Princeton, New Jersey, USA
Sunday 16th February 2014

Over the years I have attended many of the National Athletic Trainers Association annual conventions, which I scheduled alongside other clinical visits to facilities in the United States.

The events always fascinate me as you get to meet some great characters & professional's whose paths you may not otherwise have the fortune to cross.

One of those people, Leah Washington, has been involved in some fascinating work looking at the psychology of injury & over the years we have kept in touch updating each other on our latest career progressions. 

A doctoral student in Sport Psychology at University of North Carolina, Greensboro, Leah is now combining her 15 years of experience as an athletic trainer, 5 years in the field as a sports psychology consultant & her academic research to educate sports physiotherapists, sports medics, athletic trainers & coaches in the influence that injury can have on the mental health of athletes.

An area that is often overlooked or underestimated, I think the psychology of injury actually can make or break the sporting careers of those that struggle to cope with the impact that injury can have on their lives.  

My previous research into goal setting & motivation raised some challenging thoughts, so when Leah agreed to answer a few questions, I was delighted that the answers were so informative.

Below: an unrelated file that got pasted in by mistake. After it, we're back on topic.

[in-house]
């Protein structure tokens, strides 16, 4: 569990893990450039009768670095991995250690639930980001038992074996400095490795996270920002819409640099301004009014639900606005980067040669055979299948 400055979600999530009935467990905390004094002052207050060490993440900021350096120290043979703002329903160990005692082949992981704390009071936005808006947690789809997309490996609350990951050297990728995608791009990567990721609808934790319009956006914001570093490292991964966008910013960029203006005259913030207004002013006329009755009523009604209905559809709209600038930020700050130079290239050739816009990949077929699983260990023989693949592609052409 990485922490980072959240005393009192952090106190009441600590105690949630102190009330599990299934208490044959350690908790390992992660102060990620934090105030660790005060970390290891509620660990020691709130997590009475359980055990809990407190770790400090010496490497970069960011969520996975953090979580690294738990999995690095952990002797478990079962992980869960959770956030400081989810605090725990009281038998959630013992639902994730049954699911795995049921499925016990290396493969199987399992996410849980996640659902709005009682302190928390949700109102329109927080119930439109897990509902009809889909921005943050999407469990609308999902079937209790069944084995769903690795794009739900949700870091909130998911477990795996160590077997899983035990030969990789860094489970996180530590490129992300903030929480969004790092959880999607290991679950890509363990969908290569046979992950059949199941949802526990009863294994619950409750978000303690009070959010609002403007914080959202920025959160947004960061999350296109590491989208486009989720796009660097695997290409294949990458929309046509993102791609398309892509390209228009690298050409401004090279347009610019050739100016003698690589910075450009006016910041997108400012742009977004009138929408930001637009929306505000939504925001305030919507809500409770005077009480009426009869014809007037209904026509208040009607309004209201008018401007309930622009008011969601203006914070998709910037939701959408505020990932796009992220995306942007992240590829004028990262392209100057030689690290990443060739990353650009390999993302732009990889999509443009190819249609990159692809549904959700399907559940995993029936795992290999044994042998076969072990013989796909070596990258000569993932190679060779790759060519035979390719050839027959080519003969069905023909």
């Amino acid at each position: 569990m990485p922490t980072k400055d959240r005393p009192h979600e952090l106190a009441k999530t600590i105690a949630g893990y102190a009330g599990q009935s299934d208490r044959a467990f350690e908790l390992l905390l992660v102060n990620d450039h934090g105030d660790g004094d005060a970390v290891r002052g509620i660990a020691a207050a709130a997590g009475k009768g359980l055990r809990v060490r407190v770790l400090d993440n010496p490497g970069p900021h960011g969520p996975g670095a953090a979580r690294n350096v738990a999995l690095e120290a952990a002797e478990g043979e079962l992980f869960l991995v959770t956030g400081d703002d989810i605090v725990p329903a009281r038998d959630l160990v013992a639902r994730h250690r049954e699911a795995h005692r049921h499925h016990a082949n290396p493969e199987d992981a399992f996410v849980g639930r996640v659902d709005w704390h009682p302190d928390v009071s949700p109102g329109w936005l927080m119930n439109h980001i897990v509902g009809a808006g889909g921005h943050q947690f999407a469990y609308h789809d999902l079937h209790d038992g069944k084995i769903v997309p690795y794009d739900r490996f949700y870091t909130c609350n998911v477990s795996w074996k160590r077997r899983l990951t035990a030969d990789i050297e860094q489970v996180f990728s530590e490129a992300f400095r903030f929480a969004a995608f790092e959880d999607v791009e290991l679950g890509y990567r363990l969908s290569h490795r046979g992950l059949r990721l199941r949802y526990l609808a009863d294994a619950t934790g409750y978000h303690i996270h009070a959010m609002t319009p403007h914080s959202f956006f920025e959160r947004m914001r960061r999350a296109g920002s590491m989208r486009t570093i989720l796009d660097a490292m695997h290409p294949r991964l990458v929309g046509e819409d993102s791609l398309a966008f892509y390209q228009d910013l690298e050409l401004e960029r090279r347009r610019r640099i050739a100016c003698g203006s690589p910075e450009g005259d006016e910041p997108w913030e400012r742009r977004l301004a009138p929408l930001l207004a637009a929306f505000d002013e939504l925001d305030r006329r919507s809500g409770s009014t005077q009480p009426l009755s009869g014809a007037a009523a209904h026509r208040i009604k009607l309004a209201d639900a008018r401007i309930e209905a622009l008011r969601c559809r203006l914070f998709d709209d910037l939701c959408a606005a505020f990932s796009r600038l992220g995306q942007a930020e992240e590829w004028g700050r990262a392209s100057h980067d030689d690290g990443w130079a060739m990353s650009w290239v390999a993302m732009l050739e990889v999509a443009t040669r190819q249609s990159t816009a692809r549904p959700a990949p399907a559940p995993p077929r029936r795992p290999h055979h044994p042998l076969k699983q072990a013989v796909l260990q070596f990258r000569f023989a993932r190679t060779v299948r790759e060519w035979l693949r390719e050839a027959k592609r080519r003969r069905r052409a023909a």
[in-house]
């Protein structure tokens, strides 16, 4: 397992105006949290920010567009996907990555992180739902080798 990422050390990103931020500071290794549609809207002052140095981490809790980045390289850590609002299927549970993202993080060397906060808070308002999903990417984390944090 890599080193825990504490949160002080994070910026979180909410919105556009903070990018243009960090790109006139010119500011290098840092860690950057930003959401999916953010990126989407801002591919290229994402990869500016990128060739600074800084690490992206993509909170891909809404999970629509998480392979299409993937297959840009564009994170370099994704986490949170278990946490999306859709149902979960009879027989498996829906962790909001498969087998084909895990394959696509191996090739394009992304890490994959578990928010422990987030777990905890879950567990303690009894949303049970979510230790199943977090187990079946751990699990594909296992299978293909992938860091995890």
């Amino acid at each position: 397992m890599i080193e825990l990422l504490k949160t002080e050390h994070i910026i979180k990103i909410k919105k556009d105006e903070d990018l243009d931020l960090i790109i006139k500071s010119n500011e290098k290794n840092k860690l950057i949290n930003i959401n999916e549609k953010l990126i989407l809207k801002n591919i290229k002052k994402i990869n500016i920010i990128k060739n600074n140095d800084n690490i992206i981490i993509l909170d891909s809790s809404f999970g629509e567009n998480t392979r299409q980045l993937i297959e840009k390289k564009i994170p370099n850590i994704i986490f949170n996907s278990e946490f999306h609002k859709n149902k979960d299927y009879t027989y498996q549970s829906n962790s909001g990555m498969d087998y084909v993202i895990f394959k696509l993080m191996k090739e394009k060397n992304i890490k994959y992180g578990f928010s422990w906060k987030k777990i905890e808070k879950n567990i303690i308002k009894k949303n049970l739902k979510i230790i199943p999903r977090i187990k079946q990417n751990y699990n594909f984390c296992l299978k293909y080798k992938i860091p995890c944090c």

Given that long articles often get skimmed over, I have decided to split Leah's interview into a two-part blog as I really feel that it is one of the most insightful contributions I've had on the website.  I certainly gained a lot from it.

OF:  Please introduce yourself in ten words

LW:  Athletic trainer, sport psychology consultant, mental health advocate, LGBTQ ally

OF:  Please explain the basis of the PhD that you have spent the last years reading

LW:  My PhD is in sport psychology.  Due to my background in sports medicine, I am particularly interested in the psychological recovery of injured athletes. 

I am also interested in how athletic trainers & physios can use mental skills throughout the rehabilitation process to help their athletes recover faster & with more success.

OF:  Do you think the current focus in sports psychology is appropriate or should we put more on emphasis on educating the coaches, ATs, physios & docs than we currently do?

LW:  I will always encourage more education!  We definitely don’t do enough. 

There is still a stigma against seeking help & it isn’t something ATs or physios readily think of as another option.  

There is definitely more acceptance of using sport psych services - professional athletes are more public about using us, several universities are employing licensed psychologists with a sport psychology specialty, etc.  However, the prevalence is for sport performance enhancement & not enough on injury recovery. 

I still consider what I do performance enhancement, it’s just that my athletes’ performance is in the rehab clinic instead of the court/field/pool/pitch.


OF:  Where do you think the biggest progress has been made in your current field over the last 10 years?

LW:  I think one of the biggest signs of progress is the inclusion of psychosocial competencies in athletic training education. 

We (as a profession) still struggle with how best to incorporate the competencies into the education and practice, but really, the fact that our governing body has recognized the importance of this knowledge makes a big difference.  

There has also been more of a push for general awareness of clinical mental health issues.  More athletes are getting help with their anxiety or depression, which is great because they aren’t just better athletes, but healthier people.